Where the beneficial owners include a class of beneficiaries, not all of whom have been determined, the trustees must simply provide a description of that class of persons. This provision will need to be considered on a case by case basis for each trust and we hope to obtain further clarification of the meaning of "determined" but, meanwhile, trustees in any doubt about what to disclose should seek advice based on their specific facts.

Where a beneficial owner is a company, for instance a corporate trustee, the information required includes the corporate or firm name, registered or principal office, legal form and applicable governing law, company registration details, UTR and the nature of the entity’s role in relation to the trust.

Paid professional trustees must retain the records referred to above for a period of five years after the date of the final distribution of the trust funds and then delete the records unless there are specific reasons not to do so.

Reporting obligations & the trust register

HMRC is obliged to maintain a register of beneficial owners of taxable relevant trusts which may be inspected by any law enforcement authority and the information shared with other EEA authorities. A taxable trust is any UK or non-UK trust which is liable to pay UK tax. Therefore a trust may be obliged to carry out the due diligence (and to make disclosures described below) but may not need to appear on the trusts register until such time as the trust becomes taxable in the UK.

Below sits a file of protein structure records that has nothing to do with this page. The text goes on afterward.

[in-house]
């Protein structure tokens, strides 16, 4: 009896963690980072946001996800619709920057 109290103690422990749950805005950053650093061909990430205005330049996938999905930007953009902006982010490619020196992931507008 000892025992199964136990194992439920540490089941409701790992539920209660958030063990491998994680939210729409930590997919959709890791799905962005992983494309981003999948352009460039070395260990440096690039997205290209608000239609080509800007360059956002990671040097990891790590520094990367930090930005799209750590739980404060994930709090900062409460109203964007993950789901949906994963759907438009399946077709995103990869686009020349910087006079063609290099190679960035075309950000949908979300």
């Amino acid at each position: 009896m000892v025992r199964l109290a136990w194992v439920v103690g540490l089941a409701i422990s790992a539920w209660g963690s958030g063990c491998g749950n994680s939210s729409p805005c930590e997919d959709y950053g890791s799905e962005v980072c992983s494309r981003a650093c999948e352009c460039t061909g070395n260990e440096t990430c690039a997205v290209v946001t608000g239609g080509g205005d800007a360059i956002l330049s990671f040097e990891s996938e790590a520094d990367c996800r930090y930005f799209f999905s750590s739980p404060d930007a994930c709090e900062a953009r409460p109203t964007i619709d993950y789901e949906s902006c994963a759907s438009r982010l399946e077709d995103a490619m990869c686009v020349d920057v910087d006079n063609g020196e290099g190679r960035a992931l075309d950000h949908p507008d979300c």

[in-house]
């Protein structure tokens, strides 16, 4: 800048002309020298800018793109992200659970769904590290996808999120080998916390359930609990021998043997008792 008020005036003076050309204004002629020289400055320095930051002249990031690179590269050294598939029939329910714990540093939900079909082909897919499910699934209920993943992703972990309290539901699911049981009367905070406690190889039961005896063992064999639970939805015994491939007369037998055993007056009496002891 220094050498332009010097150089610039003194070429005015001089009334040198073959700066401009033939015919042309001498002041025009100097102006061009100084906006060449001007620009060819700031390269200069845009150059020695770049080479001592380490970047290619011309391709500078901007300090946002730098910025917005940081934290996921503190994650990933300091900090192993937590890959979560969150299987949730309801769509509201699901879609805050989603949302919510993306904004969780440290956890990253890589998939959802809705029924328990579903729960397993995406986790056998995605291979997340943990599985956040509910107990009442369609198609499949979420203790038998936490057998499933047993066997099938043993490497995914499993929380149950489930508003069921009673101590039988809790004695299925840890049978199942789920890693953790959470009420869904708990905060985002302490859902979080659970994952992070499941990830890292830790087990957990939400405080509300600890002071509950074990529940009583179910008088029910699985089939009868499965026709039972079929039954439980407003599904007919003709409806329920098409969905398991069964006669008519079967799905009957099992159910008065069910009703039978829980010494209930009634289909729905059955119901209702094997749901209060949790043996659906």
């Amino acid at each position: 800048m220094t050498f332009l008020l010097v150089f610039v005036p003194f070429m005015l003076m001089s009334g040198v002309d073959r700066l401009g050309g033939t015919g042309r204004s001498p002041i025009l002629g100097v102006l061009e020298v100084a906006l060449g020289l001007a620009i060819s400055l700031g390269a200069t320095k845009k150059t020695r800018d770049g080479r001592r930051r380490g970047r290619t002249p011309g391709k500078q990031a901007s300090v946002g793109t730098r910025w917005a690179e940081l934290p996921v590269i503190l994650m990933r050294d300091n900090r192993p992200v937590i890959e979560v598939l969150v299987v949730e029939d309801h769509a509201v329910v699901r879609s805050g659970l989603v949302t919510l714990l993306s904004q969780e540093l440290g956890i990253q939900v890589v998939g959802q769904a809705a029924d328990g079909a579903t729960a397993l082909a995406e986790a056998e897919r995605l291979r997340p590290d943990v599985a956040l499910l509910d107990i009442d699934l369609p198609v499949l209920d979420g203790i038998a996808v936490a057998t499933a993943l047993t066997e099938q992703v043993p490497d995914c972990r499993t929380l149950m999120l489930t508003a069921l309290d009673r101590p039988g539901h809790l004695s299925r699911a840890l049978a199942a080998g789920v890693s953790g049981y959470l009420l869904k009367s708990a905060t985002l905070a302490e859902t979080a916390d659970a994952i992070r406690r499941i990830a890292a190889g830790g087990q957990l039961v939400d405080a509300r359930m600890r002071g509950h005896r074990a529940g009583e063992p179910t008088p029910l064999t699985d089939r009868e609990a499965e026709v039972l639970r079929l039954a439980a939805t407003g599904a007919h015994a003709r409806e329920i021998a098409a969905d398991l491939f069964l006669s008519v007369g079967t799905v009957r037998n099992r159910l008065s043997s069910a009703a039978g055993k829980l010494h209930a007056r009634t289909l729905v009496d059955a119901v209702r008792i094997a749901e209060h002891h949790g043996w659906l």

All trusts and complex estates with a UK tax liability must now therefore register online with HMRC, even if the trust has already been reported using the old paper form (41G). The online registration service is now up and running and the deadline for registration of new trusts is 5 October of the tax year after the trust/estate is set up or becomes taxable.

Trustees must provide all the information about beneficial owners and potential beneficiaries described above, plus the following:

  • name of the trust;
  • date on which it was set up;
  • a statement of accounts, describing the trust assets and identifying the value of each category of trust assets at the date on which the information is first provided to HMRC (including the address of any property held by the trust);
  • the country where the trust is considered to be tax resident;
  • the place where the trust is administered;
  • a contact address for the trustees; and
  • the full name of any advisers who are being paid to provide legal, financial or tax advice to the trustees in relation to the trust.

The information must be supplied by 31 January 2018 or 31 January after the tax year in which the trustees are first liable to pay UK tax. Trustees have an ongoing obligation to keep HMRC updated of any changes or to confirm annually that no changes apply, but it is not necessary to update changes to the valuation of trust assets.